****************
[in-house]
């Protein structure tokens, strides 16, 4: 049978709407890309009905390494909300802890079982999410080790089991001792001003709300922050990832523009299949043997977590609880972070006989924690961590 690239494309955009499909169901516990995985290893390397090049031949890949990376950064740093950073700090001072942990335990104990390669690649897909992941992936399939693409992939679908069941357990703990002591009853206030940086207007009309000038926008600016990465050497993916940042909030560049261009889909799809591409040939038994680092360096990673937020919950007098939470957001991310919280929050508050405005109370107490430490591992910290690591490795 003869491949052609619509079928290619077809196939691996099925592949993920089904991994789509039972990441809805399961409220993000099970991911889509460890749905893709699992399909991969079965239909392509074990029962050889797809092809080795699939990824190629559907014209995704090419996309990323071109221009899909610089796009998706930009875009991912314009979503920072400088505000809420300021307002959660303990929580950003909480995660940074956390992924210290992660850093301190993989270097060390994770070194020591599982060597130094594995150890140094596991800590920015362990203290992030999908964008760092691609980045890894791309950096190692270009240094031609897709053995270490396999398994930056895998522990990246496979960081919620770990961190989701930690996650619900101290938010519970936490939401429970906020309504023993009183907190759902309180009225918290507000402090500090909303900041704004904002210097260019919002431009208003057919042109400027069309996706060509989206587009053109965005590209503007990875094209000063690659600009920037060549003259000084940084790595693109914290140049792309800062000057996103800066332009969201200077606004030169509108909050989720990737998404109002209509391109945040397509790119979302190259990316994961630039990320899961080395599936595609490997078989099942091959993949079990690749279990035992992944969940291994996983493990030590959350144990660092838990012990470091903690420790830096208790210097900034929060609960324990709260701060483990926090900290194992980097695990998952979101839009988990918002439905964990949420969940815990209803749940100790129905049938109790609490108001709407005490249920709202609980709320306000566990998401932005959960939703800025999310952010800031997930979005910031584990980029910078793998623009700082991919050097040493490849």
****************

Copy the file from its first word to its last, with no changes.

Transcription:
[in-house]
């Protein structure tokens, strides 16, 4: 049978709407890309009905390494909300802890079982999410080790089991001792001003709300922050990832523009299949043997977590609880972070006989924690961590 690239494309955009499909169901516990995985290893390397090049031949890949990376950064740093950073700090001072942990335990104990390669690649897909992941992936399939693409992939679908069941357990703990002591009853206030940086207007009309000038926008600016990465050497993916940042909030560049261009889909799809591409040939038994680092360096990673937020919950007098939470957001991310919280929050508050405005109370107490430490591992910290690591490795 003869491949052609619509079928290619077809196939691996099925592949993920089904991994789509039972990441809805399961409220993000099970991911889509460890749905893709699992399909991969079965239909392509074990029962050889797809092809080795699939990824190629559907014209995704090419996309990323071109221009899909610089796009998706930009875009991912314009979503920072400088505000809420300021307002959660303990929580950003909480995660940074956390992924210290992660850093301190993989270097060390994770070194020591599982060597130094594995150890140094596991800590920015362990203290992030999908964008760092691609980045890894791309950096190692270009240094031609897709053995270490396999398994930056895998522990990246496979960081919620770990961190989701930690996650619900101290938010519970936490939401429970906020309504023993009183907190759902309180009225918290507000402090500090909303900041704004904002210097260019919002431009208003057919042109400027069309996706060509989206587009053109965005590209503007990875094209000063690659600009920037060549003259000084940084790595693109914290140049792309800062000057996103800066332009969201200077606004030169509108909050989720990737998404109002209509391109945040397509790119979302190259990316994961630039990320899961080395599936595609490997078989099942091959993949079990690749279990035992992944969940291994996983493990030590959350144990660092838990012990470091903690420790830096208790210097900034929060609960324990709260701060483990926090900290194992980097695990998952979101839009988990918002439905964990949420969940815990209803749940100790129905049938109790609490108001709407005490249920709202609980709320306000566990998401932005959960939703800025999310952010800031997930979005910031584990980029910078793998623009700082991919050097040493490849």